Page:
Academic journal article Journal of Sociology & Social Welfare

Perceived Effects of Voluntarism on Marital Life in Late Adulthood

Academic journal article Journal of Sociology & Social Welfare

Perceived Effects of Voluntarism on Marital Life in Late Adulthood

Article excerpt

The article presents a study dealing with the perceived effects of voluntarism on marital life in late adulthood among a sample of 595 Israelis (336 men and 259 women). These perceptions were examined from three perspectives: benefits, spousal accommodation, and harmful effects. Comparisons focused on different types of families, based on employment status (pre-retired versus retired) and actual volunteer activity (volunteer versus non-volunteer). The findings revealed that among all types of families, the prevailing tendency was to emphasize the beneficial effects of voluntarism on marital life, whereas perceived harmful effects were least prevalent. Synchronous families (both partners pre-retired) and asynchronous families (pre-retired participant / retired spouse) emphasized the need for spousal accommodation to marital life more than the other two types of families. In addition, men were found to emphasize the need for spousal accommodation more than do women. In asynchronous families (one partner pre-retired and the other retired), women showed a greater tendency than men to mention the harmful effects of voluntarism for the marital relationship. Congruent families (where both partners volunteer) showed a greater tendency to perceive voluntarism as having a beneficial effect on marital life than did other types of families.

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Voluntarism has become an integral part of leisure culture in modern societies. This trend can be attributed, among other causes, to the awareness that welfare states are no longer able to provide adequate responses to needy populations. Thus, in many Western societies volunteers play an important role in supplementing and improving the services provided by various human service organizations (Hayghe, 1991). In fact, there are those who view voluntarism as a career in itself. In this connection, senior citizens are a potential source of volunteer assistance because they generally have free time and extensive life experience (Fisher, Mueller, Cooper, & Chase, 1989). Given the growing centrality of voluntarism in the lives of senior citizens, there is a need to examine the factors that encourage voluntarism among that population. Although a number of studies have dealt with voluntarism among elderly populations, they have focused on specific issues such as motives for voluntarism in late adulthood (Herzog & House, 1991; Hulbert & Chase, 1991), health and voluntarism (Cohen-Mansfield, 1989) and background variables affecting voluntarism among elderly populations (Fisher & Schaffer, 1993). Thus, there is a lack of research on the family context of voluntarism in general and the perceived impact of voluntarism on marital relations in particular.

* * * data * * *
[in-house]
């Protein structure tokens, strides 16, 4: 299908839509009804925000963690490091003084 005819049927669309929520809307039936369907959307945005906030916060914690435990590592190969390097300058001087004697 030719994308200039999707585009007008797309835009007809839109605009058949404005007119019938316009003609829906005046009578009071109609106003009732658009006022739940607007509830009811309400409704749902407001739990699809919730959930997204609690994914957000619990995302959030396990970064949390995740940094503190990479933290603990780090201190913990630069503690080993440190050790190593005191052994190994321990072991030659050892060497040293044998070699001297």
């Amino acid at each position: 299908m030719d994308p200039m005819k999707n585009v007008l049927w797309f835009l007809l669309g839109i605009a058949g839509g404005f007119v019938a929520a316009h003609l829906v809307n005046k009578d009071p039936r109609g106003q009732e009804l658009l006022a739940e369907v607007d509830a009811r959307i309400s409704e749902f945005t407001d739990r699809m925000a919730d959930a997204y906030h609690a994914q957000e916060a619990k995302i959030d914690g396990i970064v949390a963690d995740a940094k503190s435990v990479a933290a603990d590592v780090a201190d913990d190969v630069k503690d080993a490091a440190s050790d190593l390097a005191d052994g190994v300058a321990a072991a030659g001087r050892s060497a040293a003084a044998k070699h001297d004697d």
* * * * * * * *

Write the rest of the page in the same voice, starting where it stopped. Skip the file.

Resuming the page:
The basic assumption of the current study was that volunteer work, like paid employment, affects marital dynamics. On the one hand, it may enrich and vitalize spousal relations in late adulthood. On the other, when one partner volunteers and the other does not, jealousy and tension may ensue, especially considering that social contacts usually diminish after retirement (Kulik, 1999). Although attitudes toward the impact of spousal voluntarism may play an important role in stimulating or restraining volunteer activity among senior citizens, this topic has not received sufficient research attention. In an attempt to fill this gap, the current study examined the perceived impact of voluntarism on marital relations among elderly persons in Israel. These attitudes were examined from three perspectives: Perceived beneficial effects (e.g., the contribution of voluntarism toward enrichment of marital life); perceived harmful effects (e.g., marital tension or feelings of jealousy), and the need for spousal accommodation (e.g., taking the partner's schedule into consideration and accommodating volunteer activity to the partner's needs).

The study also examined whether the perceived impact of voluntarism on marital is affected by gender. …

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